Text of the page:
I lived in Vancouver, Canada and we had Mile High Racing at Westwood a fast cambered and off cambered track with a back straight just on a mile in length, elevation to Deers leap mid back straight was 822′ then and the 2nd half down hill to the hairpin. That 1 mile straight through the forest lifting the front wheel over Deer’s leap well all I wanted was to go faster.
Fall 1973 arrives and the reigning production champion 72 and 73 Frank DelPoppo is retiring and his fast and mint, with spares, Kawasaki H2 is for sale? Fell totally head over heals in love and worked my butt off to buy her > $1000 CDN 1973 dollars was a bit of money, the cost of a brand new one. This one was completely sorted and a race winner, Frank dominated on her so just before Christmas I got her. She lived in my kitchen, I lived in a basement suite in my parents house where dreams of stardom where started. I had a ton of spares, four motors, a spare frame, I had not even known the extent of the spares but it must have come to nearly two and a half complete bikes.
Rules were non existent in 1975 production bikes and parts so mine came with Bill Wirges expansion chambers, Koni rear shocks, pressed bronze rear swingarm bushings (important as this and mismatched tyres is where the wobble thing started and ended). Blue printed and decked to fit the 32 Mikuni’s she wore Dunlop TT100’s tyre of the times. I added TZ 750 clip ons, a second front drilled disc, complete port and polishing with knife edged transfers, and matched the intake and exhaust ports while removing a large portion of the rear piston skirt.
April 1975 1st race of the season and Saturday we get snow? Fate? Perhaps Gods way of saying, “think about what your doing mate” ! I’m 17 years old 5 ‘ 9″s maybe 148 pounds, you know “young dumb and full of cum ” . Better to start in the wet and cold, I mean fast to me was 110 mph maybe ?
The day ended up a lot of fun, and some lessons learned were felt, not so much added to grey matter, more like being branded . She pulled like a dragster, when you turned the throttle you had to pull forward on the clip ons because the seat was flat, cut out some foam. The right side bottom pipe dragged as the Koni shocks were shorter, beating in the pipe. Tight turn 2 leaned over almost lost the back in practice, center stand was off but bracket and side stand dragged on pavement, they were cut off in the pits, Yamaha’s Bob Work , Steve Baker’s mechanic, removed them with a gas torch, sorted.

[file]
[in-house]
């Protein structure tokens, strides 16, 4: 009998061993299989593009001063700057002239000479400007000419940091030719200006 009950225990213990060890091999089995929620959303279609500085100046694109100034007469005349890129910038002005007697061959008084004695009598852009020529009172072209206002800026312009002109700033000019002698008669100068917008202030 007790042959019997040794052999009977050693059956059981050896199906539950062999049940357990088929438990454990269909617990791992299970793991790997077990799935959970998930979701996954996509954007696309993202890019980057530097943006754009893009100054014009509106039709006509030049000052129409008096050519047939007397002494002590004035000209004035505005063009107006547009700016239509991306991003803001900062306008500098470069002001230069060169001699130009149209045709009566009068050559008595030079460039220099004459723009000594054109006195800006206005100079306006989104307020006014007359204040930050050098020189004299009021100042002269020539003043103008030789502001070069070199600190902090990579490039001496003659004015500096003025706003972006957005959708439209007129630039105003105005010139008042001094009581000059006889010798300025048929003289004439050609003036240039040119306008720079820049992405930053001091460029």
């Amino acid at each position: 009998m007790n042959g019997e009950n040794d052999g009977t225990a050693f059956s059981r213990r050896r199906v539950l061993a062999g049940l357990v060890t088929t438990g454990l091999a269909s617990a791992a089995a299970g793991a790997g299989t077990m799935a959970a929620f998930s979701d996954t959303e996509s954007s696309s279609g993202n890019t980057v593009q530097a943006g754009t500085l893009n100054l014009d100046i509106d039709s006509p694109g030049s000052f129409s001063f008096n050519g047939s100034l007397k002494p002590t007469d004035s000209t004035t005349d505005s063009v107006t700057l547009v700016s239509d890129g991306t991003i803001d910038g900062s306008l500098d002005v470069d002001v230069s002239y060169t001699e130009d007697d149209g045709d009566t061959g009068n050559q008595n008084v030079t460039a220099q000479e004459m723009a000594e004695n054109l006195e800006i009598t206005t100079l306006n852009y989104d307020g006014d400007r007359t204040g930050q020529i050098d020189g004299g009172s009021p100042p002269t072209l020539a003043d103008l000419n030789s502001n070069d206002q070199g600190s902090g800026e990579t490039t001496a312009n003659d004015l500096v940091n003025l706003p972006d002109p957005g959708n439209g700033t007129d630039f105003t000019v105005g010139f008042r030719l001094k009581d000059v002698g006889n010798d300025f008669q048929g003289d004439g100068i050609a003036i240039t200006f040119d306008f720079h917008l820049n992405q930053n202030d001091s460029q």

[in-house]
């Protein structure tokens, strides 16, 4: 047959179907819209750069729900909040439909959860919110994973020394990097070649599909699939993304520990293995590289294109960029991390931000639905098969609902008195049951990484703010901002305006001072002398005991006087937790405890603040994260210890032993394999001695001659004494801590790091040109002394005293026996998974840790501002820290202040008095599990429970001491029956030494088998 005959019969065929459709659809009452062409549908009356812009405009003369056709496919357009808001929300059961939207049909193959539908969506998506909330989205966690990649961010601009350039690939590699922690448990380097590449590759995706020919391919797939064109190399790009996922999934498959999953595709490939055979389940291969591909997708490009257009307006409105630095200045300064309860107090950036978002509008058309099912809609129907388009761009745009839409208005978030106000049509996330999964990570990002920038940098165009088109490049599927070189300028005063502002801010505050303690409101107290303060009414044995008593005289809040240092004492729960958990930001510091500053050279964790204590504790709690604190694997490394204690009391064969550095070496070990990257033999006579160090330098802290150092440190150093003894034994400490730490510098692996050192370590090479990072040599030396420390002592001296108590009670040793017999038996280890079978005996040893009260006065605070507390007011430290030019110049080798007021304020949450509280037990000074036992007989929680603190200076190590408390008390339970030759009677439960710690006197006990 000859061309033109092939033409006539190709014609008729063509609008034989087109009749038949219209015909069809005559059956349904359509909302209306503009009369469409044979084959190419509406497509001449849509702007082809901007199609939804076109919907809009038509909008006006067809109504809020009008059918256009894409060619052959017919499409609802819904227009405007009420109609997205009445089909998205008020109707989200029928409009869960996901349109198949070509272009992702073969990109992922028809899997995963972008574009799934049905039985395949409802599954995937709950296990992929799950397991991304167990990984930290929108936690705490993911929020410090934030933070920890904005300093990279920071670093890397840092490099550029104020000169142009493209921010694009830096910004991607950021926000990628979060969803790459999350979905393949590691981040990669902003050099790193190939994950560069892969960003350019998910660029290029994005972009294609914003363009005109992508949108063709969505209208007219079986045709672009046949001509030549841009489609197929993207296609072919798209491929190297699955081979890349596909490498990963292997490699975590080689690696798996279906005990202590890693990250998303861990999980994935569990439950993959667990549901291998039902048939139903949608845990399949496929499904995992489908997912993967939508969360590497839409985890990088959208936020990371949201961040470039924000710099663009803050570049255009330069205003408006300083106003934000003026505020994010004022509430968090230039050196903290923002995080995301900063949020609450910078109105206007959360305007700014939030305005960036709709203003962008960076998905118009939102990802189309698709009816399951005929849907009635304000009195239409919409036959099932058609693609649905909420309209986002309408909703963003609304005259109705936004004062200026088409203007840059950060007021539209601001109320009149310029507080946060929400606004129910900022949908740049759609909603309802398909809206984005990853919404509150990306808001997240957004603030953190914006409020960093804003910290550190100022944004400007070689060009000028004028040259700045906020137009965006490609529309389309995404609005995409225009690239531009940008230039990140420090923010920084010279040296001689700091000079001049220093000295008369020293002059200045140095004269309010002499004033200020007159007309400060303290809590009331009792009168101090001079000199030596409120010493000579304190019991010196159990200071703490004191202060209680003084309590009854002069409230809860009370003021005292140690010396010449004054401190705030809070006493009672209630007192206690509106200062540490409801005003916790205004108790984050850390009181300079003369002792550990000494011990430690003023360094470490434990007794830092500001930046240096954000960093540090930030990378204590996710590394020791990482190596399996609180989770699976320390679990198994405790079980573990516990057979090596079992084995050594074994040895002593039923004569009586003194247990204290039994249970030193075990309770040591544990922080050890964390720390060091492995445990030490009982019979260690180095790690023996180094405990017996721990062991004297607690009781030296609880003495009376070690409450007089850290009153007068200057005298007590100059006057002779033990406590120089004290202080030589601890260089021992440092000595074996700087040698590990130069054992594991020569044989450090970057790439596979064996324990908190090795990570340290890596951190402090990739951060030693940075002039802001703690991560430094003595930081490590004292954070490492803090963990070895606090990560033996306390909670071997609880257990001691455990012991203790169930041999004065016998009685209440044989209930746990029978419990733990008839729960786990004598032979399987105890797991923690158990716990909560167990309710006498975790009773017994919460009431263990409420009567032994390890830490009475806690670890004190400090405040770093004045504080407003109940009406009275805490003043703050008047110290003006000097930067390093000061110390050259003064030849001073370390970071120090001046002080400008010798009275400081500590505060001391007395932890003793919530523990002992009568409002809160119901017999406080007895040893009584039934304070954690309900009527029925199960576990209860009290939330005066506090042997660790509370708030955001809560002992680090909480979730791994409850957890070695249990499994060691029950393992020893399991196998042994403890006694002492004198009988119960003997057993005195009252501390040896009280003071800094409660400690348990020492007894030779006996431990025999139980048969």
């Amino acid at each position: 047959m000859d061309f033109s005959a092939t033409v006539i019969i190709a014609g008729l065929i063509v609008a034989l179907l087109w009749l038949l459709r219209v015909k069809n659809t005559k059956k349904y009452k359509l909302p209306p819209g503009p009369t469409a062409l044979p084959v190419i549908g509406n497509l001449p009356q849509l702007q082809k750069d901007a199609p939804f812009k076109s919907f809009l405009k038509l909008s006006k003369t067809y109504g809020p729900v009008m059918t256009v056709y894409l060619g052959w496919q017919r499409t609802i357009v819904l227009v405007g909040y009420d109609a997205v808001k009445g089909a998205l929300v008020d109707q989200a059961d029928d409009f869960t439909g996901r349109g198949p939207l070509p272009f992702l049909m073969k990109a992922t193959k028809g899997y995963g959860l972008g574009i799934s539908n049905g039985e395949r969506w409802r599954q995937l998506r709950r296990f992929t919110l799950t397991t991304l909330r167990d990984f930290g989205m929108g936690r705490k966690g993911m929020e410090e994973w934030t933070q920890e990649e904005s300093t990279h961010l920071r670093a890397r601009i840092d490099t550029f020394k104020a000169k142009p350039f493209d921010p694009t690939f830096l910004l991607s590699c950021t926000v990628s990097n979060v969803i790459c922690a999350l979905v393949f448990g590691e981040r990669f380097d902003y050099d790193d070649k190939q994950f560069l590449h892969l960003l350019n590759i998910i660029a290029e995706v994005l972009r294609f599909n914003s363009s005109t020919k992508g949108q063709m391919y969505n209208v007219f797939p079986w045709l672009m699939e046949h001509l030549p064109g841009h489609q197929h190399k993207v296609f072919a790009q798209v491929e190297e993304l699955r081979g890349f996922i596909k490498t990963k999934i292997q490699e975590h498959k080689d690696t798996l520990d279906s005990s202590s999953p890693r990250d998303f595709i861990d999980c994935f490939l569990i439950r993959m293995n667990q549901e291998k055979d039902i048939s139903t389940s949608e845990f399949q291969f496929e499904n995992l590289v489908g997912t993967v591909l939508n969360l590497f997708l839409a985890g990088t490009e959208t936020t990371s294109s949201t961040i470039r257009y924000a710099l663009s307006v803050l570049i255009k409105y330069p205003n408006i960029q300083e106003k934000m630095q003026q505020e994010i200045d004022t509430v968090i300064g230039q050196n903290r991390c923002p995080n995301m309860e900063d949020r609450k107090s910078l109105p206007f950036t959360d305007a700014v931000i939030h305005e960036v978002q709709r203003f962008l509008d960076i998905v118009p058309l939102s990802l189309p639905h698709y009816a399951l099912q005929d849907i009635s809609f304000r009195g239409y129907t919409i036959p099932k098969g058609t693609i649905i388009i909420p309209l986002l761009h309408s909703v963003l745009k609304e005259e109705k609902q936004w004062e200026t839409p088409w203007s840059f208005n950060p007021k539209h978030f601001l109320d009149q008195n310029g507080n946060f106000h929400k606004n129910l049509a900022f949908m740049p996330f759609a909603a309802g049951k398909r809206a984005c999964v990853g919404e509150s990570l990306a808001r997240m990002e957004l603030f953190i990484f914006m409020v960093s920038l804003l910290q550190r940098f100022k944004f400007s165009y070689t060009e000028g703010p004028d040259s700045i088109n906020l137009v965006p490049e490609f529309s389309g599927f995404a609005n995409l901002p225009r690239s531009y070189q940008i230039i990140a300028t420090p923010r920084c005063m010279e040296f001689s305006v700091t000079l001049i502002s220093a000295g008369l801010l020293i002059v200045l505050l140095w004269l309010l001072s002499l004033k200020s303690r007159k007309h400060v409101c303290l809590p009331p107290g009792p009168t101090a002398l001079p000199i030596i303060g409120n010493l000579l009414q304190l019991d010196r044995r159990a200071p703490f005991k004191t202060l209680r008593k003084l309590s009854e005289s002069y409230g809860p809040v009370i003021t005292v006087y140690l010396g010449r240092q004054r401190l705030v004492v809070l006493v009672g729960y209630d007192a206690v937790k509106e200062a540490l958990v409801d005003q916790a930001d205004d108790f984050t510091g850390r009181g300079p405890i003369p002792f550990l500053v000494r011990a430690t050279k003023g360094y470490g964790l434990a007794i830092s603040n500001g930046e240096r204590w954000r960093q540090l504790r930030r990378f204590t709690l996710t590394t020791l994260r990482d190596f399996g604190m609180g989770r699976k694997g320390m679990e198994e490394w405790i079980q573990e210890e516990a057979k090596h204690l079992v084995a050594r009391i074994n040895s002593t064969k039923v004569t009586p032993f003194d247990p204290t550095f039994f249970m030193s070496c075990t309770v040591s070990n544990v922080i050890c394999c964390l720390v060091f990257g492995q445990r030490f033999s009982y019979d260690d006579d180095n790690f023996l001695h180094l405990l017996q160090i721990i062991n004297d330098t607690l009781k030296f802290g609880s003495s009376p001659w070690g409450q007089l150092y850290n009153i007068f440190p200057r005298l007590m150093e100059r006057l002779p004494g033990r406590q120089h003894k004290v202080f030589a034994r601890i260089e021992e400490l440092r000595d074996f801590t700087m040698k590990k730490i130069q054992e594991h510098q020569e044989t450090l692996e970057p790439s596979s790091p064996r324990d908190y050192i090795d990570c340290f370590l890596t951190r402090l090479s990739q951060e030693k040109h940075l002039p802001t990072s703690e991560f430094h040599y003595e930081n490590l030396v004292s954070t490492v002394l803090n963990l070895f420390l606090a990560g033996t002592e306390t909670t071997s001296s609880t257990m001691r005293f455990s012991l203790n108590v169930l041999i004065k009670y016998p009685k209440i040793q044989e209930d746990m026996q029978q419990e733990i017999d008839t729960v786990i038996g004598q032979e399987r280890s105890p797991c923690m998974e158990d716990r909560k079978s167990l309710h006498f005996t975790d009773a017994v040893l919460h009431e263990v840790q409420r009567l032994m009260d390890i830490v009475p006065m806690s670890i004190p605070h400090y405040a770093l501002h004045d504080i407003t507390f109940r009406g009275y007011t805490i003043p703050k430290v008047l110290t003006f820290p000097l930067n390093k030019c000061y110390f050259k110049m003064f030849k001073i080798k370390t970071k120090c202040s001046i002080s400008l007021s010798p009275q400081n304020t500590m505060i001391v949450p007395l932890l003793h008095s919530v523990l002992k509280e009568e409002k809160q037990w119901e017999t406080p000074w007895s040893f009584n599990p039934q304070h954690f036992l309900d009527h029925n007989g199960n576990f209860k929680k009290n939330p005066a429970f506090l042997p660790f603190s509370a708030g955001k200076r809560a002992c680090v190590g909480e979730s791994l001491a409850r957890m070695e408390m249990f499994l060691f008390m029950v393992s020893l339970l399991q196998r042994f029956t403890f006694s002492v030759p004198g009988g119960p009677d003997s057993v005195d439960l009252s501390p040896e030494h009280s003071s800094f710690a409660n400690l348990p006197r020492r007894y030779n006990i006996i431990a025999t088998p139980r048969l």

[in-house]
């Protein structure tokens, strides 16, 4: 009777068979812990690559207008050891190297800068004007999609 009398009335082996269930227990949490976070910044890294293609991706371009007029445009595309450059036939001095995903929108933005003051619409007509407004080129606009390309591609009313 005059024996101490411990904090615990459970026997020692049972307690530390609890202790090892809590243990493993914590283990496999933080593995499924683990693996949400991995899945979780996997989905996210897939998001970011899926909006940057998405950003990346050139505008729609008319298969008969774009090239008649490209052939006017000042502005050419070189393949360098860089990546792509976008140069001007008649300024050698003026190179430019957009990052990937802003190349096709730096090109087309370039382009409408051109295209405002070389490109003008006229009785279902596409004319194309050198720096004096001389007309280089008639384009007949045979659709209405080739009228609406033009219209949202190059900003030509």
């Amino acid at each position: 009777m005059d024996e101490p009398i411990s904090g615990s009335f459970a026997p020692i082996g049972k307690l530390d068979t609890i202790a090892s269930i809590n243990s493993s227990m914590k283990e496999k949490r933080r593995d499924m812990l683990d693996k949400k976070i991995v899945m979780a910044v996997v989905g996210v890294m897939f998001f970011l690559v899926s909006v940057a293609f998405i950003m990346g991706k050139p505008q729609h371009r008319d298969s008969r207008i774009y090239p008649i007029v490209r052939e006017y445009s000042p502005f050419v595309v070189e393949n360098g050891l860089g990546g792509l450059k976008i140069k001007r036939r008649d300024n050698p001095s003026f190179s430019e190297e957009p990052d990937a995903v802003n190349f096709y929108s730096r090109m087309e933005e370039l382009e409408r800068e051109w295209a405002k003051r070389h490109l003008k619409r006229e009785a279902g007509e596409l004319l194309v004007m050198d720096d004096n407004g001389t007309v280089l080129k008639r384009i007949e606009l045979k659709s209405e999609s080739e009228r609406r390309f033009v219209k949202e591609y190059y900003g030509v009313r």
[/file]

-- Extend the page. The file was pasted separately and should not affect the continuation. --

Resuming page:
Race was fantastic, gearing was a bit short but motor would pull so hard it never mattered . The worst bit of racing an H2 or an H2R was the vibration, so the snow had brought with it ski gloves, which became the must have item, turn the throttle for five minutes and your hands would get numb and tingle, feet as well so construction boots were the order of the day, leave the Italian road race boots for the 125.
The back straight at Westwood was like a religious experience, much more so on that bike. Clean run through 3b was set off by turn 3a an off camber down hill right that demanded a tight line ,and let the bike roll out of 3a carefully turning the throttle as the straight opened uphill in front of you, nail the throttle too early she would understeer and keep going out towards the runoff which was forest, not a plan to work with. The feeling of turning that throttle wide open going through the 5 spds was quite unbelievable and to this day I can still feel it, the pull and the vibration and holding on for dear life. I often thought it should have been called Deers Leap for that reason, not for the fact that deer would often cross at that very spot. Resulting in more than one destroyed bike or car, and BBQ’s of course…
One real surprise of racing that H2 was you could never take a break on her, if you put the bottom of your Bell Star on the tank the vibration would loosen your fillings, blur your vision and make you eyes stream tears. Smile, hold on tight turn the throttles wide open, and pretend you were having fun.
Winning races on that bike was hard work. Rickman Honda’s and Kawasaki’s had grown out to 1023cc and the writting was on the wall and by the next season 1976 AMA Superbikes were the series to run. Skinny tyres and 400 + pound bikes with close to a 100 hp? Hell yeah, it was a lot of fun.
Here are some official file photos of the original 1971 Kawasaki H2